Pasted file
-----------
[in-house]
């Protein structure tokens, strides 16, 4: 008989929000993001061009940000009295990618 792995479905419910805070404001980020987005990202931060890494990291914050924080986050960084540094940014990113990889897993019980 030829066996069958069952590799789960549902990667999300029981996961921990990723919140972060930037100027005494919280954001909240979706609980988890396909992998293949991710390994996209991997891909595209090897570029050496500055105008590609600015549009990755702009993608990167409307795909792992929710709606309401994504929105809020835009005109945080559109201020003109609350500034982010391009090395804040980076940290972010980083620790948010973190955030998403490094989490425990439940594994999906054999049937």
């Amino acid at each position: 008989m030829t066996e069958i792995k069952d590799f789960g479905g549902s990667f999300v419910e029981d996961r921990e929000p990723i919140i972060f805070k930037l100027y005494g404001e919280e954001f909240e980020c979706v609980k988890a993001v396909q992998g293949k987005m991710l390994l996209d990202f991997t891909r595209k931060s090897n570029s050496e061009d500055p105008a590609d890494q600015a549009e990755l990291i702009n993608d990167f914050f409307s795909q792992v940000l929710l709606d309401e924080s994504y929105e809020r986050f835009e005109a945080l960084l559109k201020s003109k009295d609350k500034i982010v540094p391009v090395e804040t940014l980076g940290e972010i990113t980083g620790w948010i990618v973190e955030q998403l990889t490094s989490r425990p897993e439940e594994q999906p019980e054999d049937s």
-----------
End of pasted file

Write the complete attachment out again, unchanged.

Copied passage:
[in-house]
């Protein structure tokens, strides 16, 4: 008989929000993001061009940000009295990618 792995479905419910805070404001980020987005990202931060890494990291914050924080986050960084540094940014990113990889897993019980 030829066996069958069952590799789960549902990667999300029981996961921990990723919140972060930037100027005494919280954001909240979706609980988890396909992998293949991710390994996209991997891909595209090897570029050496500055105008590609600015549009990755702009993608990167409307795909792992929710709606309401994504929105809020835009005109945080559109201020003109609350500034982010391009090395804040980076940290972010980083620790948010973190955030998403490094989490425990439940594994999906054999049937």
């Amino acid at each position: 008989m030829t066996e069958i792995k069952d590799f789960g479905g549902s990667f999300v419910e029981d996961r921990e929000p990723i919140i972060f805070k930037l100027y005494g404001e919280e954001f909240e980020c979706v609980k988890a993001v396909q992998g293949k987005m991710l390994l996209d990202f991997t891909r595209k931060s090897n570029s050496e061009d500055p105008a590609d890494q600015a549009e990755l990291i702009n993608d990167f914050f409307s795909q792992v940000l929710l709606d309401e924080s994504y929105e809020r986050f835009e005109a945080l960084l559109k201020s003109k009295d609350k500034i982010v540094p391009v090395e804040t940014l980076g940290e972010i990113t980083g620790w948010i990618v973190e955030q998403l990889t490094s989490r425990p897993e439940e594994q999906p019980e054999d049937s």